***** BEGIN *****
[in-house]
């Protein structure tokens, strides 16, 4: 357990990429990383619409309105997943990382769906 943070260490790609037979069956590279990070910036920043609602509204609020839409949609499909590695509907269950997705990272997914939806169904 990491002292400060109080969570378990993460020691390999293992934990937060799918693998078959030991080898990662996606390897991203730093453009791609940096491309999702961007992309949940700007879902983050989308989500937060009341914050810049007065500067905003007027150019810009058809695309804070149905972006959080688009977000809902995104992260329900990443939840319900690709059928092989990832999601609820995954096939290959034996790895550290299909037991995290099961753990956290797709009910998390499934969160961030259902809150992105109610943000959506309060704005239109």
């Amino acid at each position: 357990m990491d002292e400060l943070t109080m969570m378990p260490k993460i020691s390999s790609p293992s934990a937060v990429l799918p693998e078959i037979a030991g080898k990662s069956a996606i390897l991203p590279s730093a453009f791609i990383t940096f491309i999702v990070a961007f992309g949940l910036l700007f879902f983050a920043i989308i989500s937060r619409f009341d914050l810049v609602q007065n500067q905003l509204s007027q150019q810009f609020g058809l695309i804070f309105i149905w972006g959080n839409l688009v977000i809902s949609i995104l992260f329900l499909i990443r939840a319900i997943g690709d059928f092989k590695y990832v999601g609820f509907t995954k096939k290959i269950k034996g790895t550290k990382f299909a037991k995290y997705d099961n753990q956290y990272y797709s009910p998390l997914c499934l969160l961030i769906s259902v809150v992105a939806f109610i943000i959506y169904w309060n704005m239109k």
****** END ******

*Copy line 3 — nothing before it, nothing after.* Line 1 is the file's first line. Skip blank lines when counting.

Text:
């Amino acid at each position: 357990m990491d002292e400060l943070t109080m969570m378990p260490k993460i020691s390999s790609p293992s934990a937060v990429l799918p693998e078959i037979a030991g080898k990662s069956a996606i390897l991203p590279s730093a453009f791609i990383t940096f491309i999702v990070a961007f992309g949940l910036l700007f879902f983050a920043i989308i989500s937060r619409f009341d914050l810049v609602q007065n500067q905003l509204s007027q150019q810009f609020g058809l695309i804070f309105i149905w972006g959080n839409l688009v977000i809902s949609i995104l992260f329900l499909i990443r939840a319900i997943g690709d059928f092989k590695y990832v999601g609820f509907t995954k096939k290959i269950k034996g790895t550290k990382f299909a037991k995290y997705d099961n753990q956290y990272y797709s009910p998390l997914c499934l969160l961030i769906s259902v809150v992105a939806f109610i943000i959506y169904w309060n704005m239109k």